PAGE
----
At 12:47 PM, Blogger E. Ann Bardawill said...

I have SO got to read this thing.

 
At 1:48 PM, Blogger Gabriele C. said...

Now I'm really intrigued about that novel of yours. Where exactly does it take place?

I have some good material about the Thirty Years War, but it's in German mostly, and some Swedish. For Fiction, try to find a translation of the Simplicissimus (by Grimmelshausen) and Brecht's play Mutter Courage. The latter should be avaliable in English. I'm a lot less sure about Ricarda Huch's Thirty Years War novel, and Golo Mann's excellent Wallenstein biography. There seems to be some sad truth to the German History in the US begins with WW1, that goes for translations as well. Oh, and Gryphius rocks.

Hehe, I have a TYW plotbunny, too, but it's not very well developed - the time is a bit later than my special periods.

 
At 7:49 PM, Blogger Lisa S. said...

Where exactly does it take place? Funny but I ask myself the same question. There was something like 254 separate states: principalities, bishoprics, margraveships, free cities, etc, at the start of TTYW.
I stage my story in a place that may or may not have existed, a 255th state somewhere east of Freiburg and west of Vienna and south of Magdeburg.

 
At 8:33 PM, Blogger S. R. Hatcher said...

Those poems are powerful....especially the first one. Is this the book you are writing right now. Or, are you writing two novels? It seems like a good time for historical fiction. Just started reading a new one-takes place in 1700's.

Had not heard of the poet--interesting. I guess most of his work is published in German.

 
At 9:45 PM, Blogger Lisa S. said...

Sharon, I'm have two projects "in progress" right now. I'm concentrating on the lighter contemporary one for now. My head doesn't need to be mired in stories of war and destruction right now. Need to keep the spirits up by working on something lighter.

As for Gryphius, I had never heard of him until I started researching the historical. And I had to really dig for the very few translations I could find of some of his poetry.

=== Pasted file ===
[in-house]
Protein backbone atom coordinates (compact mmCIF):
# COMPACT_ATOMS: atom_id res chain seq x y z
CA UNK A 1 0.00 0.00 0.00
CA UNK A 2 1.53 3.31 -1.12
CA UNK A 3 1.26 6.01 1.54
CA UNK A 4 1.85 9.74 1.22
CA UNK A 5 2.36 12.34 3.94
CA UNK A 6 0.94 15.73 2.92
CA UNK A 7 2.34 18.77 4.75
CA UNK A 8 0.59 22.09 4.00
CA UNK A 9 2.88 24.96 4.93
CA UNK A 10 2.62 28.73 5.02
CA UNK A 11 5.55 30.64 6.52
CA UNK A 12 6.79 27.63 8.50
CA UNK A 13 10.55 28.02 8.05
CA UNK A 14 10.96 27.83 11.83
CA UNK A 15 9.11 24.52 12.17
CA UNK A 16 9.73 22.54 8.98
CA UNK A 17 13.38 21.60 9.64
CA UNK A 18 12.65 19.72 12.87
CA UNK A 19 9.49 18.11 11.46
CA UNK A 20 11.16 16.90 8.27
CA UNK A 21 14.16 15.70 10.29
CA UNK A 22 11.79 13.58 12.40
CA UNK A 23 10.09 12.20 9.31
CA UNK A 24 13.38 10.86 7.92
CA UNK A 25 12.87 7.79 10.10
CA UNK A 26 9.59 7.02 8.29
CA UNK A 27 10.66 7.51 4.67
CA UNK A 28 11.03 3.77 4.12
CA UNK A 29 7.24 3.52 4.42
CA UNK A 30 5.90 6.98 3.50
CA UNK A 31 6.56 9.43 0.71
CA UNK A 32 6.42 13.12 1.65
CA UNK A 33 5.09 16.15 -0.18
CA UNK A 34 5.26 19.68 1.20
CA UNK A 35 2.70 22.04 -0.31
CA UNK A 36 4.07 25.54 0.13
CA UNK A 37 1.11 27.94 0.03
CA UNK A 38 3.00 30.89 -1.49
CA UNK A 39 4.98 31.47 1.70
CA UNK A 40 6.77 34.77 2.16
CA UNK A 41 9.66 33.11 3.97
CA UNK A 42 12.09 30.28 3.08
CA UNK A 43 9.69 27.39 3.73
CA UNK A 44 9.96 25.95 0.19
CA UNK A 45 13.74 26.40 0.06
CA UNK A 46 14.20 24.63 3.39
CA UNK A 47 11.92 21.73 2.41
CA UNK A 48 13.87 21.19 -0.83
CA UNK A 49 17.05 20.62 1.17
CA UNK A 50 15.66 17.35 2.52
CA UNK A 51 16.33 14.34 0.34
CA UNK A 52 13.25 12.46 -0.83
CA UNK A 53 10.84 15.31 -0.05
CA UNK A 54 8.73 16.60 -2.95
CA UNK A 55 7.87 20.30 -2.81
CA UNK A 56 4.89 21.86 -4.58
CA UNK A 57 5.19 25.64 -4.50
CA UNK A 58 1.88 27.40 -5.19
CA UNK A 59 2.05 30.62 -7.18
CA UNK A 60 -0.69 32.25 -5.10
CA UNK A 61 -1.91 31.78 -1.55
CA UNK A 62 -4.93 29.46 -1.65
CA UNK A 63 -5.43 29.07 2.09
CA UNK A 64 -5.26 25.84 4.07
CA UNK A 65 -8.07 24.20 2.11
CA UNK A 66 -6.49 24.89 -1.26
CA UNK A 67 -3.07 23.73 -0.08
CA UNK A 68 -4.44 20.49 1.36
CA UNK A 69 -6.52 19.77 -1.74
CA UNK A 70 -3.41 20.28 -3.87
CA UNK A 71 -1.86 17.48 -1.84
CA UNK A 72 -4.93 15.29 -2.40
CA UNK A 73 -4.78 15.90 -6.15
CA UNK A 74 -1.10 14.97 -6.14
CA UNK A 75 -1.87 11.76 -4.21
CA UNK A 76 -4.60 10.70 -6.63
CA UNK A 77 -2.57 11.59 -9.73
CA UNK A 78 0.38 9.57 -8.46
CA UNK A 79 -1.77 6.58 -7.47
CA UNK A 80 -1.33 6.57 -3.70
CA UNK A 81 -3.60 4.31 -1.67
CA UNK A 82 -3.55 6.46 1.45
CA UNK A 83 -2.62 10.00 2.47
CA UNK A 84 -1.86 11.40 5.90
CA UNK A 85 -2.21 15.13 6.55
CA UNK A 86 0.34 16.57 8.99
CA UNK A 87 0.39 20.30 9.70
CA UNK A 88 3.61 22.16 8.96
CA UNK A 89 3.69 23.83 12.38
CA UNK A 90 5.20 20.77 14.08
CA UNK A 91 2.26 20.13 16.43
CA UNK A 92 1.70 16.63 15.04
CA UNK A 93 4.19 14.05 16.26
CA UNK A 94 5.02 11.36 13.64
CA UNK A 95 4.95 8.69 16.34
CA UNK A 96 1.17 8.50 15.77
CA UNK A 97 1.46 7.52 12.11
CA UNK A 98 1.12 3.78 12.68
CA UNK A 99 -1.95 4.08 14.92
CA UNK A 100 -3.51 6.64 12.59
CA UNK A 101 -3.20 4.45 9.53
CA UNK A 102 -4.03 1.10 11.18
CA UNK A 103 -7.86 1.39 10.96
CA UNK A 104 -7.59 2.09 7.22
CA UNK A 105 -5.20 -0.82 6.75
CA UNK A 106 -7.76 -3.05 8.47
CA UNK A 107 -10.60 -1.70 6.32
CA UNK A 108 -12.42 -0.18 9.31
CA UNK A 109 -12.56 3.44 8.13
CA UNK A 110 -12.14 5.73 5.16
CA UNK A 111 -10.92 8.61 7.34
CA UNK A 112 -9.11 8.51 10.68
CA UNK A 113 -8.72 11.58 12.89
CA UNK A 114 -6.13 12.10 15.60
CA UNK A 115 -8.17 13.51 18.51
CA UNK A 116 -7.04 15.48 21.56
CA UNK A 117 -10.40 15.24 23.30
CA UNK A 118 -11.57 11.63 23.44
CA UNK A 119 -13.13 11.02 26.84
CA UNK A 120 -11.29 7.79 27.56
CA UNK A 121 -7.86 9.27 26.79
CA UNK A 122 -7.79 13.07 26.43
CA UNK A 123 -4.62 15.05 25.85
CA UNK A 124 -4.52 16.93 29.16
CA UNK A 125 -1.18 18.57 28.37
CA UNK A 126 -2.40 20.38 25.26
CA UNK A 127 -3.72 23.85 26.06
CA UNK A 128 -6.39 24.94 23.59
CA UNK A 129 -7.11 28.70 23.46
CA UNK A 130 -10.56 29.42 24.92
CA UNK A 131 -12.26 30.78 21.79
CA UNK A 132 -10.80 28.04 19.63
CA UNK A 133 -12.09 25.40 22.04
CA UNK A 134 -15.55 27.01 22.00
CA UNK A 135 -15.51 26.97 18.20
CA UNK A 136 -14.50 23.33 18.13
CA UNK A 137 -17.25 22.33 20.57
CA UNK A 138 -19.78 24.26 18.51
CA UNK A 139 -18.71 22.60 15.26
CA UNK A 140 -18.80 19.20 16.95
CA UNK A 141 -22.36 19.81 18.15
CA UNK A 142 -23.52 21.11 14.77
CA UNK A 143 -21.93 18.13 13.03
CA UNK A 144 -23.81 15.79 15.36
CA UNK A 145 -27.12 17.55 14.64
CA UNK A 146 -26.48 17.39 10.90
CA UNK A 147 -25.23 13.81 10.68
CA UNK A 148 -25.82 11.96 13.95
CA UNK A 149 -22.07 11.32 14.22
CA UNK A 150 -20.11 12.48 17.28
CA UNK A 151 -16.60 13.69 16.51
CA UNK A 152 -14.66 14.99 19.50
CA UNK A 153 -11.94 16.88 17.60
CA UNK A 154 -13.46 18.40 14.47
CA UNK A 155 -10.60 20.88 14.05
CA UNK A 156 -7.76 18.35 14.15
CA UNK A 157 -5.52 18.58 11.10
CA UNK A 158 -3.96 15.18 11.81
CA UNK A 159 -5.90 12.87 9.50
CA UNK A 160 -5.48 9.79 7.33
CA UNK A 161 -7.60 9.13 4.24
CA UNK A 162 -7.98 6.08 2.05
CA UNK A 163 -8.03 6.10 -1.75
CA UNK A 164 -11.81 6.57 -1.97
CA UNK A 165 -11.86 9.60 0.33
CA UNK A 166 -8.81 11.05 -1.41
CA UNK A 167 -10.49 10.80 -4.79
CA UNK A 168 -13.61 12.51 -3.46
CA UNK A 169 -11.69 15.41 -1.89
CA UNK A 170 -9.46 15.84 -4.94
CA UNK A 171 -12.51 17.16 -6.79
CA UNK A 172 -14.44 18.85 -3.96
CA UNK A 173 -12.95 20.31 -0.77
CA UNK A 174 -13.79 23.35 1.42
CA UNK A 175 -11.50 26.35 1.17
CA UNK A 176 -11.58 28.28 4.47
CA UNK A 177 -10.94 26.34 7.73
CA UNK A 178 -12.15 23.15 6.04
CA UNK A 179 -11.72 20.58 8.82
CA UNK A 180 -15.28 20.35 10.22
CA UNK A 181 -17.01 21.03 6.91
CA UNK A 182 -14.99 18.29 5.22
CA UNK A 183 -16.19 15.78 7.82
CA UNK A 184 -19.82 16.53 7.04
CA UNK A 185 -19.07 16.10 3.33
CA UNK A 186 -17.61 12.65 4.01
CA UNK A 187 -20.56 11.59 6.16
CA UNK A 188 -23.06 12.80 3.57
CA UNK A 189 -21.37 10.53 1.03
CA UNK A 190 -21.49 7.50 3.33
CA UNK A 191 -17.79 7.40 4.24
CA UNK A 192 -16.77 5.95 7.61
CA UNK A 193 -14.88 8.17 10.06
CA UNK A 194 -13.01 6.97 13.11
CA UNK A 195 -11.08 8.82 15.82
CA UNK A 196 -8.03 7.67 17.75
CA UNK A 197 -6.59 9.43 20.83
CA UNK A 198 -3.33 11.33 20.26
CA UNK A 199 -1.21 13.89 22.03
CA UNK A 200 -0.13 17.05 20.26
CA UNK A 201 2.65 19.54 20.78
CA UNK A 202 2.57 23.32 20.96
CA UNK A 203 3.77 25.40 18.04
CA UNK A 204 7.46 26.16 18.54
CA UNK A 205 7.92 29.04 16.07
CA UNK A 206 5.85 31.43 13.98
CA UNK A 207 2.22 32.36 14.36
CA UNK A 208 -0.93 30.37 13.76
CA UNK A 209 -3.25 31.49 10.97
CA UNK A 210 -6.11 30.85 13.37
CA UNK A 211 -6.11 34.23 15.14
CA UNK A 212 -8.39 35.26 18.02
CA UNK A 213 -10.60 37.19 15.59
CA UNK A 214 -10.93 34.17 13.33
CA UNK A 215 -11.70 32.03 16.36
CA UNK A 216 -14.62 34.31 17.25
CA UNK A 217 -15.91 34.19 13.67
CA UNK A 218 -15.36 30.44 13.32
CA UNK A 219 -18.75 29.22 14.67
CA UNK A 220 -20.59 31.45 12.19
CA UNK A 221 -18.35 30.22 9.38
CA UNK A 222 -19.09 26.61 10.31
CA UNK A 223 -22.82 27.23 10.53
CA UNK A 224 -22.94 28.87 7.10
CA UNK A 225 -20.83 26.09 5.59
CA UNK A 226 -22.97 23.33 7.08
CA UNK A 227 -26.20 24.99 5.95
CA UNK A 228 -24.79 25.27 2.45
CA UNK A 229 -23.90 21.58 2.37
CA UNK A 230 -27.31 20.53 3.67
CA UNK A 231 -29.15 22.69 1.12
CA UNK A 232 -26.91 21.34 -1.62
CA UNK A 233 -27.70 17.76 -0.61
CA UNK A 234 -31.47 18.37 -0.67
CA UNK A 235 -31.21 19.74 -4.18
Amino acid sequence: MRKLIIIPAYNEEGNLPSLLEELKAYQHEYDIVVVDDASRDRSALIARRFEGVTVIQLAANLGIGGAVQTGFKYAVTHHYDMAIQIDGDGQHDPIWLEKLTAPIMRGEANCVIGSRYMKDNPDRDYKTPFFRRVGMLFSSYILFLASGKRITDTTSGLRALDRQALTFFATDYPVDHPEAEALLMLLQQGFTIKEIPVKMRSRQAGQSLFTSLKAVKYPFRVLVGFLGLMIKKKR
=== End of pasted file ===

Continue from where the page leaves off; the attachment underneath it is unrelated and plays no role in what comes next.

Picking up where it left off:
All I knew of mid 17th century poetry previous to this was the idealistic lace edged goop of The Cavalier Poets writing around the time of the English Civil War and the execrable Puritian sermon-poems of Michael Wigglesworth.

I did a paper on Wigglesworth for a college AmCiv course a gazillion years ago. Don't want to read him ever again.

 
At 8:29 AM, Blogger M. G. Tarquini said...

Lisa and I met over war poetry...

 
At 11:18 AM, Blogger Lisa S. said...

Of all the lousy trenches on the battlefields, she had to walk into mine.

 
At 12:12 PM, Blogger M. G. Tarquini said...

Lisa really liked my story...

 
At 4:03 PM, Blogger R.J. Baker said...

I cruise B & N regularily, talking to book stockers and anyone who will talk to me.

It is very much up to these frontline minimum wage workers to determine the placement of the book unless the publishing houses pay for placement in the form of subidies or advertising coop $s.

I think a general fiction or mainline genre categorization would be better than a arcane one. I'm still reseaching this but there are many hidden reasons for where a book is placed shelf wise. For example if a new book comes in with five or more copies it is placed in front on the new book table - if less, the the stockers pick where it goes. Important? Don't you think?

 
At 6:05 PM, Blogger Lisa S. said...

The biggest hidden reason is called the Planogram. Big Boxes do nothing in an haphazard fashion when it comes to display, set up, and shelving. So, one has to make sure ones agent has pull with a publisher who has pull with the Big Box management to make sure that five or more units of your product are sent to seah store.

It's retailing. MBAs at corporate HQ make the decision whenther or not the golden number of units are sent to each store or the stores where the demographic will sell the golden number and less to them that won't.

 
At 7:40 AM, Blogger E. Ann Bardawill said...

"Of all the lousy trenches on the battlefields, she had to walk into mine."

**BOOM**

Sorry.
I though you were making a pun.

 
At 8:17 AM, Blogger Adam Hurtubise said...

Lisa--

Re: Thirty Years War research.

Have you read "Adventures of a Simpleton" by Grimelshausen?

I'm not sure how to spell it, but it was absolutely fabulous as an account of a war nobody ever studies any more.

Adam

 
At 11:53 AM, Blogger Gabriele C. said...

...somewhere east of Freiburg and west of Vienna and south of Magdeburg.

Hm, that would include Göttingen. :-)

 
At 9:10 PM, Blogger Lisa S. said...

Gabriele,

Just three hills over to the right, across the next valley and a far piece down the creek....

Adam,

Grimmelshausen is on the "to read" list once I again have the ducats to throw at the bookseller.

 
At 10:01 PM, Blogger M. C. Pearson said...

Thank you for the b-day wishes! And thanks for putting me in your links...I shall return the favor very soon!

Because I homeschool, I'm always looking for good history resources...there is one publishing house called www.rainbowresource.com that has a great selection. Maybe they have something for you?

 
At 8:40 PM, Blogger M. C. Pearson said...

Okay, you're on my links now!

 

Post a Comment

Links to this post:

Create a Link

<< Home